Thursday, September 20, 2018

The Virtue of Imperfection

SouL Link Retreat

Wabi-Sabi: The Virtue of Imperfection

Many of us are prone to striving for perfection. Often thought a virtue to be attained, when we attempt to rid ourselves of faults, when we cannot be content with doing/being our imperfect best, we become anxious, intense, and incapable of resting in the present moment. Striving for perfection is a problem in the spiritual life.
Ours is a culture that applauds effort, hard work, productivity, and accomplishment. These are all good things without which the world would be the poorer and our individual lives less full. However, when it comes to matters of the soul, it is more often beneficial to linger, to wait, to be still, to accept the reality of what is - to trust rather than strive.
Because perfectionism is so universal and so detrimental, it may be helpful to look at the often subtle ways it is manifest in our lives. Our retreat will be an opportunity to do just that, to consider in what ways we may be driven by the need to be perfect and, in sharing about this, to discover how we might let go of that need, accept our faults, and realize that imperfection may just be a virtue.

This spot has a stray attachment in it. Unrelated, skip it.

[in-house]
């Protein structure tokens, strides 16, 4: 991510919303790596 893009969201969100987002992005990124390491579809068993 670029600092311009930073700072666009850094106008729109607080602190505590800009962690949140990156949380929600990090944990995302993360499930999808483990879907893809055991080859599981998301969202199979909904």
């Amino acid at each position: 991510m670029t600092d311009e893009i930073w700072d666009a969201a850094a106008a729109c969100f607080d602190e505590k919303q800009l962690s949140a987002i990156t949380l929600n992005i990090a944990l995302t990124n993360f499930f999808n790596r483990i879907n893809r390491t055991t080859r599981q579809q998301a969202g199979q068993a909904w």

From Ten Poems to Change Your Life Again and Again by Roger Housden:

To praise the imperfect, the ordinary, is not something that comes easily to us in the Western world, wedded as we are to the idea of the new, the young, the latest innovation. But in Japan there is an entire worldview that appreciates the value of the imperfect, unfinished, and faulty. It’s called wabi-sabi, where the first term refers to something simple and unpretentious, and the second points to the beauty that comes with age. Wabi-sabi is the aesthetic view

that underlies traditional Japanese art forms like the tea ceremony, calligraphy, and ceramics. It’s an aesthetic that sees beauty in the modest and humble, the irregular and earthy. It holds that beauty comes with the patina of age and in the changes that come with use. It lies in the cracks, the worn spots, and the green corrosion of bronze, the pattern of moss on a stone. The Japanese take pleasure in mistakes and imperfections.

Date: September 22, 2018
Place: Broadmoor Community Church (315 Lake Ave.)
Time: 9:00 am (registration), 9:30 am— 2:00 pm (retreat) Cost: $30 early registration (by September 18), $35 at the door. Lunch is included.
Scholarships available.
Information: Tom Stella (719) 648-3939

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